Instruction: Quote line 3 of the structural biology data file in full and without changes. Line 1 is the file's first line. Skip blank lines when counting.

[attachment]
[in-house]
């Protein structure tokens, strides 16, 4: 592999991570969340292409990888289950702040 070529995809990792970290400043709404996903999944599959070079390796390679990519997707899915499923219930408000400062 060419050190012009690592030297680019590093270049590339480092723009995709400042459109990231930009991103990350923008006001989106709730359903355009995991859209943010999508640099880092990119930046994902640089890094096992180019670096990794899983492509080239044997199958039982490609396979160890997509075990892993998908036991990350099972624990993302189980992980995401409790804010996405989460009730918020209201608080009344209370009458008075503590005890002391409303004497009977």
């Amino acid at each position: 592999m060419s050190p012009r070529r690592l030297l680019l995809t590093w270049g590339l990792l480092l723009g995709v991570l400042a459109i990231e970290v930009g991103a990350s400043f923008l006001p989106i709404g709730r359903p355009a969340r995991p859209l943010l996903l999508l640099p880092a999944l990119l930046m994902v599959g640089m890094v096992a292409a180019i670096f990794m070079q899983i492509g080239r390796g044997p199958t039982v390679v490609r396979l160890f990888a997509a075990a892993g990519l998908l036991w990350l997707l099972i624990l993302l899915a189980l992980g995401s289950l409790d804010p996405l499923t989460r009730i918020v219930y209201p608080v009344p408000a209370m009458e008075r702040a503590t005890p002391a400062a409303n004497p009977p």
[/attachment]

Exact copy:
């Amino acid at each position: 592999m060419s050190p012009r070529r690592l030297l680019l995809t590093w270049g590339l990792l480092l723009g995709v991570l400042a459109i990231e970290v930009g991103a990350s400043f923008l006001p989106i709404g709730r359903p355009a969340r995991p859209l943010l996903l999508l640099p880092a999944l990119l930046m994902v599959g640089m890094v096992a292409a180019i670096f990794m070079q899983i492509g080239r390796g044997p199958t039982v390679v490609r396979l160890f990888a997509a075990a892993g990519l998908l036991w990350l997707l099972i624990l993302l899915a189980l992980g995401s289950l409790d804010p996405l499923t989460r009730i918020v219930y209201p608080v009344p408000a209370m009458e008075r702040a503590t005890p002391a400062a409303n004497p009977p």